castaicjack: Posted: August 10, 2014 4:41 p.m.

It's all ok if the above madness occurs on a daily basis but let some parents try it by taking their kids out of the Castaic school district and placing them into the nearby proposed Einstein charter school and, suddenly, it's all unsafe and how could we ever think about such a thing...

debatenohate: Posted: August 11, 2014 11:21 a.m.

My child starts at Rio Norte Jr. High this week, and we live near a paseo that I believe could get her there on her bike easily (especially with the new, safer bridge over McBean). I was surprised, then, when I was completely unable to find any information on riding bikes to the school on its website -- do we need to register bikes, where is the bike rack, where is the safest place to get off the paseo and onto the school property? I had to call the school to ask, but they didn't even know. One of the reasons I moved to Valencia was the paseo system. It would make sense if a majority of the older elementary kids, Jr. High kids, and high school kids rode bikes to school on the paseos, for those who have them nearby and aren't on the bus route. It would reduce traffic, reduce pollution, and -- hey! -- get our kids some much-needed exercise (and independence). I'd love to see the City and the schools work together to come up with maps of each school and the different paseos that lead to each one, in addition to school-specific info on location of bike racks and safe crossing points.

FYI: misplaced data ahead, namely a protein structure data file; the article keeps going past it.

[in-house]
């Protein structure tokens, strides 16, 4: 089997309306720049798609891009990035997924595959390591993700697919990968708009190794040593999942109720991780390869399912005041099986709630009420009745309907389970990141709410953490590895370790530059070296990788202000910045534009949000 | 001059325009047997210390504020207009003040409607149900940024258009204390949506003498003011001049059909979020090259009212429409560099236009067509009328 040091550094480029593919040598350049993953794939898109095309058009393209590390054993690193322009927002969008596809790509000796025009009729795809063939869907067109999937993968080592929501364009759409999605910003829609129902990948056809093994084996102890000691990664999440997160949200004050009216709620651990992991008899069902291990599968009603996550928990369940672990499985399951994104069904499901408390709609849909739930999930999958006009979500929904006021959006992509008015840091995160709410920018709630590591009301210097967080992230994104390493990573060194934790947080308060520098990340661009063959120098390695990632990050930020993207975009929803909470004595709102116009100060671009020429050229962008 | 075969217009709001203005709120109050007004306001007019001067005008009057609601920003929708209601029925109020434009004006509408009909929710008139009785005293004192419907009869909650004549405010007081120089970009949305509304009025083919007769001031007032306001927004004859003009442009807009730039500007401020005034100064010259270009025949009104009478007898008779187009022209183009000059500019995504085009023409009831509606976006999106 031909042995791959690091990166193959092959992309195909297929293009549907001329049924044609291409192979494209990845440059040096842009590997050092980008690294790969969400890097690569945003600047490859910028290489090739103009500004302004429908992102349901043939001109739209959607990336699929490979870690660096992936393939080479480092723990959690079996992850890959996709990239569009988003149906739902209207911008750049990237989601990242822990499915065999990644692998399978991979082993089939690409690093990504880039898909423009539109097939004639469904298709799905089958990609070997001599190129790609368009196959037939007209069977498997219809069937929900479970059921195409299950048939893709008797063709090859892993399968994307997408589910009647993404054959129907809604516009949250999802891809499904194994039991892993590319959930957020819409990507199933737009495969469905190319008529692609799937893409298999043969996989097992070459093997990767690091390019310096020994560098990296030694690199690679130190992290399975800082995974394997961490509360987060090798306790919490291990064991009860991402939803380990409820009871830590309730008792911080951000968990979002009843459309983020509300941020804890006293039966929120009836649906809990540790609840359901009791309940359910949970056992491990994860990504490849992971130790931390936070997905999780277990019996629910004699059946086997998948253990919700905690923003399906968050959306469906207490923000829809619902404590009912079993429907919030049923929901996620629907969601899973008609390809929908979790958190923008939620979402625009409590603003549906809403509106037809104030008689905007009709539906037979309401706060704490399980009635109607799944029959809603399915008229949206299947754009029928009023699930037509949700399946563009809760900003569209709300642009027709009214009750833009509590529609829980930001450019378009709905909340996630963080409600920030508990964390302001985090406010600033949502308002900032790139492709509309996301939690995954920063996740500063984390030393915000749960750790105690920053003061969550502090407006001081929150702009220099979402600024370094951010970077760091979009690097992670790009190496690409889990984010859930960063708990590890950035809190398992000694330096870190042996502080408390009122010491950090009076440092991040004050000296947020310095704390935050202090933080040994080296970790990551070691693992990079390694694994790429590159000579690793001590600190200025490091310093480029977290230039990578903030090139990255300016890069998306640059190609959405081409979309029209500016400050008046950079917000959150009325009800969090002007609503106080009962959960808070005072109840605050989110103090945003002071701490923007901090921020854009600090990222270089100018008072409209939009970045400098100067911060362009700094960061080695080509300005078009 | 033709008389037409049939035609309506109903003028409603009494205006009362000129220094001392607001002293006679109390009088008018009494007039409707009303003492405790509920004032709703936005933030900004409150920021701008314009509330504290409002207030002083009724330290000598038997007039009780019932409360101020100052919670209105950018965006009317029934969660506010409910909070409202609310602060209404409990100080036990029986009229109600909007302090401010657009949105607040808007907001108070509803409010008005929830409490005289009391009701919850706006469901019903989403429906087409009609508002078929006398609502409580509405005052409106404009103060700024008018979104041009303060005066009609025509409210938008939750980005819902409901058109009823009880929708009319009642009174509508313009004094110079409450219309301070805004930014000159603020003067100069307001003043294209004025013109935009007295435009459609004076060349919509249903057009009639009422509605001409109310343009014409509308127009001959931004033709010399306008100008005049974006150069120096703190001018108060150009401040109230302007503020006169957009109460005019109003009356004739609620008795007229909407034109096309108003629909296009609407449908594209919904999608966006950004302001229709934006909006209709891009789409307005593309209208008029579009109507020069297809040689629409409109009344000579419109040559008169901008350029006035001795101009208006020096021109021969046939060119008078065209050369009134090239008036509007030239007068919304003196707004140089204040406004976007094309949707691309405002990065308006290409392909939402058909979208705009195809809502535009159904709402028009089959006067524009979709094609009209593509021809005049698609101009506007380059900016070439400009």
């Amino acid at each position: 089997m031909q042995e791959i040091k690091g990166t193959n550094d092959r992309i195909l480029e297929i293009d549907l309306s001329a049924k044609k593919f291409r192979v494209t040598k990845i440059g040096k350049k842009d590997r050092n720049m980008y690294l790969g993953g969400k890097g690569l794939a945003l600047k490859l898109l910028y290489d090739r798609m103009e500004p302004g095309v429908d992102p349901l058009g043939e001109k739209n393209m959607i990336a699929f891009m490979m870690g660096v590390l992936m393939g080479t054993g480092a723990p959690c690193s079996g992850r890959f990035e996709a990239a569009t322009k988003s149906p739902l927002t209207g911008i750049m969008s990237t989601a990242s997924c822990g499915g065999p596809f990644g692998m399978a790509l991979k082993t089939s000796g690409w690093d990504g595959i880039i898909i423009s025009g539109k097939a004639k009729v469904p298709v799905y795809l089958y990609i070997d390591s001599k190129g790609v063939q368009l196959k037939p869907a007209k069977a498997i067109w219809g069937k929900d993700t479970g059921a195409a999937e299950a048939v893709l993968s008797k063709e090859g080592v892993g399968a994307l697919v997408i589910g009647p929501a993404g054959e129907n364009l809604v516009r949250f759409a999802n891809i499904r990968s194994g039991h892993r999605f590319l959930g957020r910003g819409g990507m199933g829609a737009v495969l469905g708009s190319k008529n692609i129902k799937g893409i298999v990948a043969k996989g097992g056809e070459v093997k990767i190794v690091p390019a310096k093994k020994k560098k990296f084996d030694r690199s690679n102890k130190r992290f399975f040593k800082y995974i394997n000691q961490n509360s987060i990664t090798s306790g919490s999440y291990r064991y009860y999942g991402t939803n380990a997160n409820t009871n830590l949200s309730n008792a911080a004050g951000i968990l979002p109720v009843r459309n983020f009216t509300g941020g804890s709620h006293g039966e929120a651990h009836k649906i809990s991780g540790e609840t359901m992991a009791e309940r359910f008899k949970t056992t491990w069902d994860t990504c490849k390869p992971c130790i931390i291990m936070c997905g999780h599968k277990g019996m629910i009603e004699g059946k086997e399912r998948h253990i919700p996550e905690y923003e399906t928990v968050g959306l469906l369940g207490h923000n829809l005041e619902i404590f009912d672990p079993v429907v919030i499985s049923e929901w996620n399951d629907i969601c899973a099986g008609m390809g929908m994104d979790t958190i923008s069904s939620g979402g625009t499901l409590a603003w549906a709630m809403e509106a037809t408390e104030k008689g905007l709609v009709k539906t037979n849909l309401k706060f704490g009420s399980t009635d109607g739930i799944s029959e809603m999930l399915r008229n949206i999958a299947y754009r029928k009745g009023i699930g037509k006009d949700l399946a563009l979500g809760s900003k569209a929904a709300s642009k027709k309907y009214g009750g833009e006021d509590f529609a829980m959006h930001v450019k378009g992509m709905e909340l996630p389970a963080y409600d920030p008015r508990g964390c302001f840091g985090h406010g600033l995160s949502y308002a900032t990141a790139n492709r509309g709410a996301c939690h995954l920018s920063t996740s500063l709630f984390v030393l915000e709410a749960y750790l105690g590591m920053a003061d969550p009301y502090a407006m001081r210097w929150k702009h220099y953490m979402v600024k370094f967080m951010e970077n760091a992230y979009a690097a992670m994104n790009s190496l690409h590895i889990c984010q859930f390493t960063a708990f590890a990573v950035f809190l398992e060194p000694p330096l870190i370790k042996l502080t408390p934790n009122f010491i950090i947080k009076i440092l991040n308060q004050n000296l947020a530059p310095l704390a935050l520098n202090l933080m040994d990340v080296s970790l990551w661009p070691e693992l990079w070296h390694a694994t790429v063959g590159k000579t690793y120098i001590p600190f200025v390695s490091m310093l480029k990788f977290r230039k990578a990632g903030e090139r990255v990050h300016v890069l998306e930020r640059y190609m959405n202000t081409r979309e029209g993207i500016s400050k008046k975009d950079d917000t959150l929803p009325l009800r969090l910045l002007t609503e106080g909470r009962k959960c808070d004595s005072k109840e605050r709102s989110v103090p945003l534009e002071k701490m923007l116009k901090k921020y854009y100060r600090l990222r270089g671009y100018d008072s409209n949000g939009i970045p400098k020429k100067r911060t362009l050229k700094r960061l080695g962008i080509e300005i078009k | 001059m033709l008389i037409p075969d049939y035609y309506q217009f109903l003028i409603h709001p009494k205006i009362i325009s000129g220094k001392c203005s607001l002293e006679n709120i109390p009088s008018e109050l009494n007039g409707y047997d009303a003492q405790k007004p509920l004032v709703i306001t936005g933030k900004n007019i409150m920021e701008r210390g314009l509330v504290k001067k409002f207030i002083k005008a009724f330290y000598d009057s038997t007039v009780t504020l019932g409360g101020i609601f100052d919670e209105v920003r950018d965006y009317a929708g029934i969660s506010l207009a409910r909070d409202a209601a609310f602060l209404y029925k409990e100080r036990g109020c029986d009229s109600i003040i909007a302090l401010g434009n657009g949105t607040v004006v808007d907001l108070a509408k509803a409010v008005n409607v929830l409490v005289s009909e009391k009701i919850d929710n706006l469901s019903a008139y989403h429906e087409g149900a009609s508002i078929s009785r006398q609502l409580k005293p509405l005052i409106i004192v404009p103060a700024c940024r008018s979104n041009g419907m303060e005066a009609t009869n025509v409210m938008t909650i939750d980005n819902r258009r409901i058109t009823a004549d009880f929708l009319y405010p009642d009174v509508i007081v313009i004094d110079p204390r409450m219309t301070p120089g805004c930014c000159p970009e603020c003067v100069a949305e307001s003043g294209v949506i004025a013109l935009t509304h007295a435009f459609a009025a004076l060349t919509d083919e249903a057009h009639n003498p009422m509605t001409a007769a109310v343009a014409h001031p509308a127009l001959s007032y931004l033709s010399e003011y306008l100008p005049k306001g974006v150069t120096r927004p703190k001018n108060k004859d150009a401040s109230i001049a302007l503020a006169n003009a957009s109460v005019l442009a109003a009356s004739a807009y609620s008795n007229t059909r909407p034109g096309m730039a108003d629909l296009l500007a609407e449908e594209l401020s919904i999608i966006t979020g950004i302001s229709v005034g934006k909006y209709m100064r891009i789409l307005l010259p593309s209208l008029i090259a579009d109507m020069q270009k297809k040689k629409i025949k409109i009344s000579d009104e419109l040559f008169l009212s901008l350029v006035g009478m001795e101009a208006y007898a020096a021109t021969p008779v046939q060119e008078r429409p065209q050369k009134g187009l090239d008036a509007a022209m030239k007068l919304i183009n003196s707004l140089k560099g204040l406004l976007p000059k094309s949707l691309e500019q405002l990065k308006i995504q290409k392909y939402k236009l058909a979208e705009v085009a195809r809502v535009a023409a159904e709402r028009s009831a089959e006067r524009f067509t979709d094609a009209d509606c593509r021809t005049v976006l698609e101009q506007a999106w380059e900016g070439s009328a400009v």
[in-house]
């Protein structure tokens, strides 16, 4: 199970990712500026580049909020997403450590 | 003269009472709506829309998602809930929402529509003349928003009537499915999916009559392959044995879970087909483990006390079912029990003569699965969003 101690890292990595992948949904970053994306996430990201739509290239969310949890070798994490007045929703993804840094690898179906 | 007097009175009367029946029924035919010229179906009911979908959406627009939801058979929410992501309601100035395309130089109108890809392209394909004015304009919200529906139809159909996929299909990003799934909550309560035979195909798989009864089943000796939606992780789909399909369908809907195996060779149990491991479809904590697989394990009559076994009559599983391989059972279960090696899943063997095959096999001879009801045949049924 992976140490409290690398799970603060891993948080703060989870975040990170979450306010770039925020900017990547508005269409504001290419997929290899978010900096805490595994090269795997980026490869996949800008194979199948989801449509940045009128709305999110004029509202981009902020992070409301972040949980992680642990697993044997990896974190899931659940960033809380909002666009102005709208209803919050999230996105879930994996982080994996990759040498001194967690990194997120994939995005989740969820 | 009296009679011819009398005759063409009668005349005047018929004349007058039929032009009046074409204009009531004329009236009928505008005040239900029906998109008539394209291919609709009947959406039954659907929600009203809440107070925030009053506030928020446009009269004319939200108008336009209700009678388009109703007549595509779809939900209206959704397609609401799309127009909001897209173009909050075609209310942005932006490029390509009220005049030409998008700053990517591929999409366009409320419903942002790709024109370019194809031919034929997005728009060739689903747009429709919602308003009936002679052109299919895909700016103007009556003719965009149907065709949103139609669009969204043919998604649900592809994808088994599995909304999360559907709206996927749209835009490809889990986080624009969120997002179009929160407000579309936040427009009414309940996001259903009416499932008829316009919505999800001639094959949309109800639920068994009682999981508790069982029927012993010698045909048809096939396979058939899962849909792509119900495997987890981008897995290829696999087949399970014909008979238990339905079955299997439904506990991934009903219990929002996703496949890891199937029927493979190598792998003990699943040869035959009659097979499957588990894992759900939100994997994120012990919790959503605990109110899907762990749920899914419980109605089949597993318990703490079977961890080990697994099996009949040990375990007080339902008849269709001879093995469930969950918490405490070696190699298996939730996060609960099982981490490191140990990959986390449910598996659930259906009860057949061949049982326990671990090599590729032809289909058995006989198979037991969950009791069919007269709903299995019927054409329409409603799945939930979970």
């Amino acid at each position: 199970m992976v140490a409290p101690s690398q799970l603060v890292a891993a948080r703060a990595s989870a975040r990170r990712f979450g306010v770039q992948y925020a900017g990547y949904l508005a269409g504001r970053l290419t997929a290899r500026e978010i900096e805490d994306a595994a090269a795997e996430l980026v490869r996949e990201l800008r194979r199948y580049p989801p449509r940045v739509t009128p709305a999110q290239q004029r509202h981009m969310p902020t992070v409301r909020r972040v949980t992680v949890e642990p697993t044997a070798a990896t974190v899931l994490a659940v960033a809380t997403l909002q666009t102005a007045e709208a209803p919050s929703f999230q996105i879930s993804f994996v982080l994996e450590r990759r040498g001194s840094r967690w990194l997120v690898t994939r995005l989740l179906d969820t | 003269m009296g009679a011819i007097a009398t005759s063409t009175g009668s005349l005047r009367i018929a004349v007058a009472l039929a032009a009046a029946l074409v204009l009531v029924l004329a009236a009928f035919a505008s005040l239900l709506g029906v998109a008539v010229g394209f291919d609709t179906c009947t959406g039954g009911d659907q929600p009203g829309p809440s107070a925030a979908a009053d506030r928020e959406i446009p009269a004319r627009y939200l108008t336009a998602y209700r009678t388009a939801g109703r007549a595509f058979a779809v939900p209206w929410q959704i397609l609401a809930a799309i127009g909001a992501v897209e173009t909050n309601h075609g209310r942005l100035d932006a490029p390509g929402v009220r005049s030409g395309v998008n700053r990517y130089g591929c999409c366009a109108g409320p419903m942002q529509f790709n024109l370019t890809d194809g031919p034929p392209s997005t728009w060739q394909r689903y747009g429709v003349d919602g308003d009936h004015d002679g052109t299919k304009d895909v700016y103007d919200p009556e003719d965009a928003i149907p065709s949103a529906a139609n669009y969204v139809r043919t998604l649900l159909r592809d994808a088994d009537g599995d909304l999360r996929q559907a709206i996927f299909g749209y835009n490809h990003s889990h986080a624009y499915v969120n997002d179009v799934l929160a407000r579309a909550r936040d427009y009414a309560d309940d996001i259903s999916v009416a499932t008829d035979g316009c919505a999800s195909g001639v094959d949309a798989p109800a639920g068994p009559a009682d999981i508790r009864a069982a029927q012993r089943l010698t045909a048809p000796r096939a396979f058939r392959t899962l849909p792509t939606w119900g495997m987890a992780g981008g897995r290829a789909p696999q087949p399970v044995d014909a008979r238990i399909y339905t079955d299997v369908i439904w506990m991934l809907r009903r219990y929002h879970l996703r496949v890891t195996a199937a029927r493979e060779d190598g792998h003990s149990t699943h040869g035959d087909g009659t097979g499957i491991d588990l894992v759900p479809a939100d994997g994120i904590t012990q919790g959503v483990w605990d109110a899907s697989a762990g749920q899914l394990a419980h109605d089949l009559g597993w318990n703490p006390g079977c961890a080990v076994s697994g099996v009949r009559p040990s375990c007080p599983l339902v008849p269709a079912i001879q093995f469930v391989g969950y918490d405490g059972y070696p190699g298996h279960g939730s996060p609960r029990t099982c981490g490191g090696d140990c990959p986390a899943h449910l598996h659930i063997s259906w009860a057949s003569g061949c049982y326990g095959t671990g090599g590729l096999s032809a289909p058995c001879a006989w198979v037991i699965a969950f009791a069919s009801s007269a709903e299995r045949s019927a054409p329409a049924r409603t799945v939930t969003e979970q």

timothymyers02: Posted: August 11, 2014 12:31 p.m.

Our oldest son walked to Arroyo Seco Junior High which is ACTUALLY uphill both ways due to the hill between McBean and Seco Canyon on Decoro! Youngest two children had to be driven to Rio Norte but the easy trick was making a lazy circle to the west and then back east.

The worst set up currently is West Ranch and Rancho Pico, with only one way in and out on Valencia Boulevard, and no future remediation.

src: Posted: August 11, 2014 12:43 p.m.

With the amount of money the school district brings in, there should be no issue providing school buses. Living in a suburban area outside a big city I rode the big yellow bus until I was a JR in high school. Why they cant get buses here is beyond me. Tax rates are higher here too.

bobforte: Posted: August 11, 2014 3:25 p.m.

ALso, please don't block emergency exit gates from the school or park in red zones. I am talking to the parents at WestCreek Academy. You know who you are. Glad to know you don't think the kids safety is that important that you can block a gate where a fire truck or ambulance might need to get through.

castaicjack: Posted: August 11, 2014 9:35 p.m.

Note to parents from school administration: IT'S YOUR PROBLEM!